(See also Cataracts in adults.)
Congenital cataracts may be sporadic, or they may be caused by chromosomal anomalies, metabolic disease (eg, galactosemia), intrauterine infection (eg, rubella), or other maternal disease during pregnancy. Congenital cataracts may also be an isolated familial anomaly that is commonly autosomal dominantly inherited.
Cataracts may be located in the center of the lens (nuclear), or they may involve the lens material underneath the anterior or posterior lens capsule (subcapsular or cortical). They may be unilateral or bilateral. They may not be noticed unless the red reflex is checked or unless ophthalmoscopy is done at birth. As with other cataracts, the lens opacity obscures vision. Cataracts may obscure the view of the optic disc and vessels and should always be evaluated by an ophthalmologist.
Cataracts are removed by aspirating them through a small incision. In many children, an intraocular lens may be implanted. Postoperative visual correction with eyeglasses, contact lenses, or both is usually required to achieve the best outcome.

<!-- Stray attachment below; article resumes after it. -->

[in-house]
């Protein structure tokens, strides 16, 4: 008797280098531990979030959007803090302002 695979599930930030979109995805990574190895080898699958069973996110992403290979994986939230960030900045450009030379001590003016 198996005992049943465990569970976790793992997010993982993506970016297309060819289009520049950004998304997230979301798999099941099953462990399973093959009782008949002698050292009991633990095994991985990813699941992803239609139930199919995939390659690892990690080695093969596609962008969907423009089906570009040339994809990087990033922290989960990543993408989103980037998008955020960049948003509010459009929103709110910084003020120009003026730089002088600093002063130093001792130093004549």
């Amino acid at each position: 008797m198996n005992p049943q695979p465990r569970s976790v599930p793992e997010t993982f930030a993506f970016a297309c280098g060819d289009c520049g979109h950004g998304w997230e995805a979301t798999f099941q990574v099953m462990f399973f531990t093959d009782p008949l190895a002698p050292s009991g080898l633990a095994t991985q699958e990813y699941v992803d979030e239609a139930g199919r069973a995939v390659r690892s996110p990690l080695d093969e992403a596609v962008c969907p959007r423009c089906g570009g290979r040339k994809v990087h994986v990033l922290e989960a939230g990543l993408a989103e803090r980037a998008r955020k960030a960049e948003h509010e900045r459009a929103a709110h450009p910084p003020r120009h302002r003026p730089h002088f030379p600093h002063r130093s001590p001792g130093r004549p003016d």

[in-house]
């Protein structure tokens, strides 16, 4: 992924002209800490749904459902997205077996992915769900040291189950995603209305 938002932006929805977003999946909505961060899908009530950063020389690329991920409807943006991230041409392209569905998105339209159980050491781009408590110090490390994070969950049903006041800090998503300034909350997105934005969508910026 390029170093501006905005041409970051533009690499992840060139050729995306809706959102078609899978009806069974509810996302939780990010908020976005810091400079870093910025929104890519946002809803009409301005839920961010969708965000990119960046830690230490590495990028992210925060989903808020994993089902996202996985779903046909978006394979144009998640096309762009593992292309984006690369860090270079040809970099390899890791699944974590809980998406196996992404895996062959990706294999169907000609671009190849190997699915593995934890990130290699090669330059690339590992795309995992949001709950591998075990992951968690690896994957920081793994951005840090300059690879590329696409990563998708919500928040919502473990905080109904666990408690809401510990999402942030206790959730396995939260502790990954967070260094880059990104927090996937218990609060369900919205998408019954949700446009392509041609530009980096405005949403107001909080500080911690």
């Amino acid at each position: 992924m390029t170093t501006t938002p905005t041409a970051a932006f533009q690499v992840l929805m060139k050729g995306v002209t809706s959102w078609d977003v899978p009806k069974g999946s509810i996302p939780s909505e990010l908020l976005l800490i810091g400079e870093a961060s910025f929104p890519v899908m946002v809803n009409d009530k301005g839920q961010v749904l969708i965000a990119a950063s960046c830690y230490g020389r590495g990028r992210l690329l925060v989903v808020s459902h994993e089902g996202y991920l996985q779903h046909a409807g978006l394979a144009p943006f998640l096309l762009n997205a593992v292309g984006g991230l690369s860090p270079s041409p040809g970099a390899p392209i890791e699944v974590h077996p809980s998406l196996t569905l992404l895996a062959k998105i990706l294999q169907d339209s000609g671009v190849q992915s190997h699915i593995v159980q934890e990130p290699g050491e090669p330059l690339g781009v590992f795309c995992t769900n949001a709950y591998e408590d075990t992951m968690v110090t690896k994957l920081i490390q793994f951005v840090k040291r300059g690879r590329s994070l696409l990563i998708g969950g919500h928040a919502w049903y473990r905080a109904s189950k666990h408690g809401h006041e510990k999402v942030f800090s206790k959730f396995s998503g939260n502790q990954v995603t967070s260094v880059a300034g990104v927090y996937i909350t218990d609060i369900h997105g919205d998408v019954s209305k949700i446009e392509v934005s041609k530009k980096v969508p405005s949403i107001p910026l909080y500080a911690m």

After a unilateral cataract is removed, the quality of the image in the treated eye is inferior to that of the other eye (assuming the other eye is normal). Because the better eye is preferred, the brain suppresses the poorer-quality image, and amblyopia develops. Thus, effective amblyopia therapy is necessary for the treated eye to develop normal sight. Some children are unable to attain good visual acuity because of accompanying structural defects. In contrast, children with bilateral cataract removal in which image quality is similar in both eyes more frequently develop equal vision in both eyes.
Some cataracts are partial (posterior lenticonus) and opacify during the first 10 years of life. Eyes with partial cataracts will have a better visual outcome.